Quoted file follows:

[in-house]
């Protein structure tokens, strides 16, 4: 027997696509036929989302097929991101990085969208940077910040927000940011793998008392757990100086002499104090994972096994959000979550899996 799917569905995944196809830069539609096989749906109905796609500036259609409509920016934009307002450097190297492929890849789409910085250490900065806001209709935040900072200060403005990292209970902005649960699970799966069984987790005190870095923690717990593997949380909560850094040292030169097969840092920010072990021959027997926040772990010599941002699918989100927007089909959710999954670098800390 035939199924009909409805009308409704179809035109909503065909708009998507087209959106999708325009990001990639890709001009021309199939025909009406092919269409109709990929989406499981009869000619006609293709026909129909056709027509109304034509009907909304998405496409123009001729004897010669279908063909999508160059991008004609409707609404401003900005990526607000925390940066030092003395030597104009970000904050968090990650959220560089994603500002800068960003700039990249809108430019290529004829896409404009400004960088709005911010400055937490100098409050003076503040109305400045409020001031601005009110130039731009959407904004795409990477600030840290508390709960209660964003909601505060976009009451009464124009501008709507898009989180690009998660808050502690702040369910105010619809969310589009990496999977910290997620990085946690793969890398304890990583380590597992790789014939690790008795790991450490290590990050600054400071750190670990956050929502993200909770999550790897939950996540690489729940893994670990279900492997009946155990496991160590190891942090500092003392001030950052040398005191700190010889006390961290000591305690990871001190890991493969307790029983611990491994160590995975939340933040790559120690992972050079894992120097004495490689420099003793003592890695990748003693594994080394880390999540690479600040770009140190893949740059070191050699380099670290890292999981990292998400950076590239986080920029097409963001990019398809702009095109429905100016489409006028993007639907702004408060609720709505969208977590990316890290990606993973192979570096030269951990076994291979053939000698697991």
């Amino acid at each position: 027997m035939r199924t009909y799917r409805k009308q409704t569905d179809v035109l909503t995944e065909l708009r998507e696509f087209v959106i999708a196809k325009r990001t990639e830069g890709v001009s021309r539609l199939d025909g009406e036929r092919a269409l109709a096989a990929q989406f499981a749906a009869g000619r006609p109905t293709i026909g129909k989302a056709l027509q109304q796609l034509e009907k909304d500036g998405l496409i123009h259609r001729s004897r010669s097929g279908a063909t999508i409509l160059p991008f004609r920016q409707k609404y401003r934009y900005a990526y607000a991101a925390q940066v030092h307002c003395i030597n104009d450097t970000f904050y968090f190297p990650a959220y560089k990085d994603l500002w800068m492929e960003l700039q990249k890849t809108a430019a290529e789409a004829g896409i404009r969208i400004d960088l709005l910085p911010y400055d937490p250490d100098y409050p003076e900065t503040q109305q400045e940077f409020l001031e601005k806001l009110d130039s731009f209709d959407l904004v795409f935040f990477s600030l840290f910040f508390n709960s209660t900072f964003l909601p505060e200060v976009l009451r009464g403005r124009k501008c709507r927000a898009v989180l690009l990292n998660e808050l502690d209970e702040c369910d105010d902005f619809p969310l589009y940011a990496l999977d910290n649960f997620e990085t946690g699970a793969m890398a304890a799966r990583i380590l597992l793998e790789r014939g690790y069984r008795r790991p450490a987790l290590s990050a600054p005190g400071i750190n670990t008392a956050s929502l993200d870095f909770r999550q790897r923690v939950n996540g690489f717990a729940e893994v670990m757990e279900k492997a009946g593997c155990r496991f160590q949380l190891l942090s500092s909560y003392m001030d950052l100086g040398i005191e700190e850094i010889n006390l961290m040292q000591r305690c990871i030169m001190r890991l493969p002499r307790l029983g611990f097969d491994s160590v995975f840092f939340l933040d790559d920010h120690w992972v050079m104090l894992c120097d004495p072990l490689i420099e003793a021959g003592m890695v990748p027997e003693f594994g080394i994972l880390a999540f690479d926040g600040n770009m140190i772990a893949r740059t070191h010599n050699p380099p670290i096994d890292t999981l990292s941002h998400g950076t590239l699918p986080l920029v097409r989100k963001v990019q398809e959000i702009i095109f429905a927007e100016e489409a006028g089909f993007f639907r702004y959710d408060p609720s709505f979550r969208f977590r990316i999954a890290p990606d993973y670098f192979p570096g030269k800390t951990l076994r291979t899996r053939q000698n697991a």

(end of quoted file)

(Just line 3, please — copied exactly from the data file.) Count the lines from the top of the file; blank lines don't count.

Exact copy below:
């Amino acid at each position: 027997m035939r199924t009909y799917r409805k009308q409704t569905d179809v035109l909503t995944e065909l708009r998507e696509f087209v959106i999708a196809k325009r990001t990639e830069g890709v001009s021309r539609l199939d025909g009406e036929r092919a269409l109709a096989a990929q989406f499981a749906a009869g000619r006609p109905t293709i026909g129909k989302a056709l027509q109304q796609l034509e009907k909304d500036g998405l496409i123009h259609r001729s004897r010669s097929g279908a063909t999508i409509l160059p991008f004609r920016q409707k609404y401003r934009y900005a990526y607000a991101a925390q940066v030092h307002c003395i030597n104009d450097t970000f904050y968090f190297p990650a959220y560089k990085d994603l500002w800068m492929e960003l700039q990249k890849t809108a430019a290529e789409a004829g896409i404009r969208i400004d960088l709005l910085p911010y400055d937490p250490d100098y409050p003076e900065t503040q109305q400045e940077f409020l001031e601005k806001l009110d130039s731009f209709d959407l904004v795409f935040f990477s600030l840290f910040f508390n709960s209660t900072f964003l909601p505060e200060v976009l009451r009464g403005r124009k501008c709507r927000a898009v989180l690009l990292n998660e808050l502690d209970e702040c369910d105010d902005f619809p969310l589009y940011a990496l999977d910290n649960f997620e990085t946690g699970a793969m890398a304890a799966r990583i380590l597992l793998e790789r014939g690790y069984r008795r790991p450490a987790l290590s990050a600054p005190g400071i750190n670990t008392a956050s929502l993200d870095f909770r999550q790897r923690v939950n996540g690489f717990a729940e893994v670990m757990e279900k492997a009946g593997c155990r496991f160590q949380l190891l942090s500092s909560y003392m001030d950052l100086g040398i005191e700190e850094i010889n006390l961290m040292q000591r305690c990871i030169m001190r890991l493969p002499r307790l029983g611990f097969d491994s160590v995975f840092f939340l933040d790559d920010h120690w992972v050079m104090l894992c120097d004495p072990l490689i420099e003793a021959g003592m890695v990748p027997e003693f594994g080394i994972l880390a999540f690479d926040g600040n770009m140190i772990a893949r740059t070191h010599n050699p380099p670290i096994d890292t999981l990292s941002h998400g950076t590239l699918p986080l920029v097409r989100k963001v990019q398809e959000i702009i095109f429905a927007e100016e489409a006028g089909f993007f639907r702004y959710d408060p609720s709505f979550r969208f977590r990316i999954a890290p990606d993973y670098f192979p570096g030269k800390t951990l076994r291979t899996r053939q000698n697991a």